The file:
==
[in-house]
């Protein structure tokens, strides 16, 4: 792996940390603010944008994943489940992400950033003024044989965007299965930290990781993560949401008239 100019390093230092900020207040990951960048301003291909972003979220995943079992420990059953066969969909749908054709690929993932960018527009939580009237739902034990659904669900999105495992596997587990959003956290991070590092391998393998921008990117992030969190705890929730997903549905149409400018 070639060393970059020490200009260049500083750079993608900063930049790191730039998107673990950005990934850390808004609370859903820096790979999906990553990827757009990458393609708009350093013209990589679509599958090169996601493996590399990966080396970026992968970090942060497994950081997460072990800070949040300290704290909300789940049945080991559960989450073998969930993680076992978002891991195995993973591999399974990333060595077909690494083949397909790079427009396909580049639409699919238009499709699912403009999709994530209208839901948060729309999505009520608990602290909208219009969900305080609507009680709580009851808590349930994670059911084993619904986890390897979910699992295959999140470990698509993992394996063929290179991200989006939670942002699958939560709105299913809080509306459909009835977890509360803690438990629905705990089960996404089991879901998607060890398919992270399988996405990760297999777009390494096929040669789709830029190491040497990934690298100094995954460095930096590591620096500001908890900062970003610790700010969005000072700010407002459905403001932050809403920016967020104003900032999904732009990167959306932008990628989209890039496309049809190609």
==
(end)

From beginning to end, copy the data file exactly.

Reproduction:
[in-house]
């Protein structure tokens, strides 16, 4: 792996940390603010944008994943489940992400950033003024044989965007299965930290990781993560949401008239 100019390093230092900020207040990951960048301003291909972003979220995943079992420990059953066969969909749908054709690929993932960018527009939580009237739902034990659904669900999105495992596997587990959003956290991070590092391998393998921008990117992030969190705890929730997903549905149409400018 070639060393970059020490200009260049500083750079993608900063930049790191730039998107673990950005990934850390808004609370859903820096790979999906990553990827757009990458393609708009350093013209990589679509599958090169996601493996590399990966080396970026992968970090942060497994950081997460072990800070949040300290704290909300789940049945080991559960989450073998969930993680076992978002891991195995993973591999399974990333060595077909690494083949397909790079427009396909580049639409699919238009499709699912403009999709994530209208839901948060729309999505009520608990602290909208219009969900305080609507009680709580009851808590349930994670059911084993619904986890390897979910699992295959999140470990698509993992394996063929290179991200989006939670942002699958939560709105299913809080509306459909009835977890509360803690438990629905705990089960996404089991879901998607060890398919992270399988996405990760297999777009390494096929040669789709830029190491040497990934690298100094995954460095930096590591620096500001908890900062970003610790700010969005000072700010407002459905403001932050809403920016967020104003900032999904732009990167959306932008990628989209890039496309049809190609």